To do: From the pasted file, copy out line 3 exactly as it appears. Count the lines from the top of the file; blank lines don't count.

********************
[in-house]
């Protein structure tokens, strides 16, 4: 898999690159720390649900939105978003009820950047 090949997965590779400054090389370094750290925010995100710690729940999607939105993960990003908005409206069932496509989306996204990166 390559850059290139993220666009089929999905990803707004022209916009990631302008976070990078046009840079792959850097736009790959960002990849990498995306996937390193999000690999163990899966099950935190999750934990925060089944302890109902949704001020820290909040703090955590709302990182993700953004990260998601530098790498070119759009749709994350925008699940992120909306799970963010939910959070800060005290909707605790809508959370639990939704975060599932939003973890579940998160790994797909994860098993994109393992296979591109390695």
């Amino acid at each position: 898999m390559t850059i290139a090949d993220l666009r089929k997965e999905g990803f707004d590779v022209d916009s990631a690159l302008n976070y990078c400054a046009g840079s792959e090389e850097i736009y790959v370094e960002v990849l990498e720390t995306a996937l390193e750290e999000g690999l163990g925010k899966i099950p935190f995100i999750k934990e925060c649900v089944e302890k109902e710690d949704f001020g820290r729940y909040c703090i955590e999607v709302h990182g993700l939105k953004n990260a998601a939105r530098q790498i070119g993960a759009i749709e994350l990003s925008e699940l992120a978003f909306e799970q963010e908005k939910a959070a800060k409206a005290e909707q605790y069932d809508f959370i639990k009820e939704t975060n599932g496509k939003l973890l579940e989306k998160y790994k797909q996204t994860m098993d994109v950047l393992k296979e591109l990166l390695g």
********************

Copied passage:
């Amino acid at each position: 898999m390559t850059i290139a090949d993220l666009r089929k997965e999905g990803f707004d590779v022209d916009s990631a690159l302008n976070y990078c400054a046009g840079s792959e090389e850097i736009y790959v370094e960002v990849l990498e720390t995306a996937l390193e750290e999000g690999l163990g925010k899966i099950p935190f995100i999750k934990e925060c649900v089944e302890k109902e710690d949704f001020g820290r729940y909040c703090i955590e999607v709302h990182g993700l939105k953004n990260a998601a939105r530098q790498i070119g993960a759009i749709e994350l990003s925008e699940l992120a978003f909306e799970q963010e908005k939910a959070a800060k409206a005290e909707q605790y069932d809508f959370i639990k009820e939704t975060n599932g496509k939003l973890l579940e989306k998160y790994k797909q996204t994860m098993d994109v950047l393992k296979e591109l990166l390695g």